Bellhousing mis-allignment!

In my last post things all of a sudden went south. The alignment wasn’t too bad with the screws in place and the attachment bolts tightened. Next I needed to be sure all was good so I loosened all the attachment bolts and removed the screws. Next I put the screws back in place, snugged them up and then tightened the attachment bolts. The alignment changed and was way out of wack!

So back to square one with a new plan.

First thing to do was to put lock washers behind every attachment bolt. This hopefully would stop bellhousing movement when I tightened things up once the alignment was OK.

All went OK. I aligned it up again and the bellhousing didn’t move appreciably when I tightened up the attachment bolts. So the washers made a difference. I decided that I had to go back to the idea of new locating pins. The best I had on hand were a couple of 3/8″ cotter pin type pins. I drilled a 3/8″ hole in a piece of stock and the pins were a loose fit. Next I drilled a 23/64″ hole. The 3/8″ pins were altogether too big. What I needed was a Goldilocks fit – not too big and not too small 🙂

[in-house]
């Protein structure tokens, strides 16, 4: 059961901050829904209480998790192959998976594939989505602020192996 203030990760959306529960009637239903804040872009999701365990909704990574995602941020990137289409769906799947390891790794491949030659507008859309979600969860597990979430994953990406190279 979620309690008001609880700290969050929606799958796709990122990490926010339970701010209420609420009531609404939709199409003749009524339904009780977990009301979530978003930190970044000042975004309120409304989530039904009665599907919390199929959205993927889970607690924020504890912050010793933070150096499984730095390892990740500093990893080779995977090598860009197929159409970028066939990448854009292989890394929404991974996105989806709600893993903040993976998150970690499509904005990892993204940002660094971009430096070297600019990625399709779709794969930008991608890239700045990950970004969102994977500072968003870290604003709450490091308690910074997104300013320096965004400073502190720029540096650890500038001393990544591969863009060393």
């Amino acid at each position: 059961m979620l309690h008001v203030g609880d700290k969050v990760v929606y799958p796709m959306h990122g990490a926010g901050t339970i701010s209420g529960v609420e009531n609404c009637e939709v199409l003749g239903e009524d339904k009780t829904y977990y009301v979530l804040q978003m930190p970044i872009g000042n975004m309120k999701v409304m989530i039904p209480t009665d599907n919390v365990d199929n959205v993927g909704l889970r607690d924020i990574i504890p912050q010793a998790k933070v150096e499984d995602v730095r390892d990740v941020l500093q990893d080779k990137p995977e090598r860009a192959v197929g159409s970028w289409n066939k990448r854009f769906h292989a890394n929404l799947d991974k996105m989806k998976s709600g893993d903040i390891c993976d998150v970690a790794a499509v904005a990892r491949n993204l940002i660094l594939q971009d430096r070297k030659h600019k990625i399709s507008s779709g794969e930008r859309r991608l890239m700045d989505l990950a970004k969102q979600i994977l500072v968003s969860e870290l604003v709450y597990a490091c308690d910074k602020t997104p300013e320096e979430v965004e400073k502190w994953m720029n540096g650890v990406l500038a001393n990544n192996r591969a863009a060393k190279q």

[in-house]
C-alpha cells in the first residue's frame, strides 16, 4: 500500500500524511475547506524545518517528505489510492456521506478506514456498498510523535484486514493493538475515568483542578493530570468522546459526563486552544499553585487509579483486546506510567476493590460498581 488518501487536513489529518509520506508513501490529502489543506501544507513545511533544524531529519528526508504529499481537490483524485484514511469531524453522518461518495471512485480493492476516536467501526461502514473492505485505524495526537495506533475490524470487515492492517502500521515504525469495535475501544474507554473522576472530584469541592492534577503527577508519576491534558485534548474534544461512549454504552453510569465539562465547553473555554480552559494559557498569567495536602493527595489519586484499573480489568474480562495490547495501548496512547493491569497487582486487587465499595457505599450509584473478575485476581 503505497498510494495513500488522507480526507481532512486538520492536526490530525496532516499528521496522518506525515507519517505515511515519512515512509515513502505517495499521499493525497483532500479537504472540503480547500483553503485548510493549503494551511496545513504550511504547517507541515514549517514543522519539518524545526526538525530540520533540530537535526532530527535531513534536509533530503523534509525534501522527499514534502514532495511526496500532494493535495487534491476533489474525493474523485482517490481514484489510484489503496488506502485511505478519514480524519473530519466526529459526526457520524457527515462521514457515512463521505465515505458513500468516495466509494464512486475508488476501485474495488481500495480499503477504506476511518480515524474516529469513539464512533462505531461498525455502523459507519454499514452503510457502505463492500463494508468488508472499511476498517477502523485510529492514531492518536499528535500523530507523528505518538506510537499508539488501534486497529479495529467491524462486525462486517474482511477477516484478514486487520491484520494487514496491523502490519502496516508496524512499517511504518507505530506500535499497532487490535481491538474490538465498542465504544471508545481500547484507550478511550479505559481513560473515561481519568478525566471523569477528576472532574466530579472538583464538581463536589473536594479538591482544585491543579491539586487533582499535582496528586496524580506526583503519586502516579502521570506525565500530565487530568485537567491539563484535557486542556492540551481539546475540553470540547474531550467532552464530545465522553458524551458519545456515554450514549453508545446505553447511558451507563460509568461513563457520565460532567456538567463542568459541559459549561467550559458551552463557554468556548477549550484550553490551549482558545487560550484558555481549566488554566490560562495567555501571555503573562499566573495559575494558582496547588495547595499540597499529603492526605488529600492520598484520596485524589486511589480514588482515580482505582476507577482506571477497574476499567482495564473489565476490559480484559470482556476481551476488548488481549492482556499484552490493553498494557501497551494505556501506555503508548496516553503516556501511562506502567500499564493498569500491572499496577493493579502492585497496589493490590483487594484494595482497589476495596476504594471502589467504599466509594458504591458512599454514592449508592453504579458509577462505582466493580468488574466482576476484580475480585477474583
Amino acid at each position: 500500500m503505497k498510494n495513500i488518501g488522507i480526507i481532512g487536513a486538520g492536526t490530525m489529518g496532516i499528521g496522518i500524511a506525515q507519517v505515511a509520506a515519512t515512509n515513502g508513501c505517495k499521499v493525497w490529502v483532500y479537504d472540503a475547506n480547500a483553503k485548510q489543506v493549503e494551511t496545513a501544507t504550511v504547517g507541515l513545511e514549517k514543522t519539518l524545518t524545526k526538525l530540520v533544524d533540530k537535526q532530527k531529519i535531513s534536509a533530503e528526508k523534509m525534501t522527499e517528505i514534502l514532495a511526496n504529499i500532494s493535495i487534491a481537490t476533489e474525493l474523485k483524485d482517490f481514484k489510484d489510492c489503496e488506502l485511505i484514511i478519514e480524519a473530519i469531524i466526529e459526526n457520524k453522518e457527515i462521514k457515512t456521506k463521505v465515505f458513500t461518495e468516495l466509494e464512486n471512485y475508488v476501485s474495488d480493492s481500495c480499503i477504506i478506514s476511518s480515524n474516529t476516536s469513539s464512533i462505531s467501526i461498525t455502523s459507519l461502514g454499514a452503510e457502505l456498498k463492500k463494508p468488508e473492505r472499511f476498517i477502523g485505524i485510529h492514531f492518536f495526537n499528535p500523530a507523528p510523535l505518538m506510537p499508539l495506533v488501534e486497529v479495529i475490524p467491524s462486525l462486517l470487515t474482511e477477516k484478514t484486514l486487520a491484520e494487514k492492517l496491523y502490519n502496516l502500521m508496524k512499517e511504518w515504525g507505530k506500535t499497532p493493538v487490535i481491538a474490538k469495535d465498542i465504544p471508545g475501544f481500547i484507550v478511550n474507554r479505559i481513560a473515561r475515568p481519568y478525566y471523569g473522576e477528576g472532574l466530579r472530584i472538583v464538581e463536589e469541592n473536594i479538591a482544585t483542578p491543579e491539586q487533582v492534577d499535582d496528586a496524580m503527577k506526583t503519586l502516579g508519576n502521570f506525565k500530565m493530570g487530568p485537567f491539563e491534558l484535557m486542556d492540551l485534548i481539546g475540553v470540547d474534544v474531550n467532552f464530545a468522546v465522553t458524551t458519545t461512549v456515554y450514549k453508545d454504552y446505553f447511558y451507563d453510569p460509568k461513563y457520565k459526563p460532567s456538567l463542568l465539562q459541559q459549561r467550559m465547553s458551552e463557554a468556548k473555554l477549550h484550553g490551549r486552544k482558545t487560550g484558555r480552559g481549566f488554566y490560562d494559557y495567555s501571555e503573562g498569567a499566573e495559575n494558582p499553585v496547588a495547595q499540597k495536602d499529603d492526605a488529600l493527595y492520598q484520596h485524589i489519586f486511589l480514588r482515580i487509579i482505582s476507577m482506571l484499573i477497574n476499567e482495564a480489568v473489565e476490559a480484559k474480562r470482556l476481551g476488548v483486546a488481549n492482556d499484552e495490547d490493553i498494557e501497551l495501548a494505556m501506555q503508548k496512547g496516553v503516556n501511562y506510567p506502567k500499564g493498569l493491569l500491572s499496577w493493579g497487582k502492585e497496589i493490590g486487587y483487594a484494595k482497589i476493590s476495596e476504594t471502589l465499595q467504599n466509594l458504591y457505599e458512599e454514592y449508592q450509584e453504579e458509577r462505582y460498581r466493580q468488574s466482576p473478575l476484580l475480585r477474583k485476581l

I whittled down each pin with bits of sandpaper and and lace. After a few goes the pins fit tightly in the sample hole.

At this point it was time to drill out the old bellhousing alignment holes. This was a touchy point. I had all the attachment bolts torqued down and the alignment from the top clockwise was 0,0,-.0005, -.001 With my wife helping me to keep the drill reasonably straight I cut out the two holes. It was a bit scary how quickly the drill tore through the metal.

Sorry for the blurry photo. I put the right pin in first. The fit was too tight for my liking, but I left it in place for the time being. Next I sanded down the left pin a bit more and it went it with less effort. I was concerned about splitting the bellhousing or the block. Once I got the pin in I checked the alignment and all was about what I had before.

I removed and re-sanded the right pin and got it back in place. I used never-seize to ease the pins in and out. The pins can be pushed out from the front with a narrow drift.

Finally the big test. I removed the pins and loosed off the attachment bolts. I then inserted the pins and re-tightened the bolts. Even with all this care things actually moved a bit. Final tally was, from the top, -.0005, +.002, 0, 0. Thankfully still well within the .004 limit.

Glad to have gotten over this hump. I’ll leave to engine alone until l get a donor torque converter. Next I’ll move on to the removal of the old Studebaker Thunderbolt 283.

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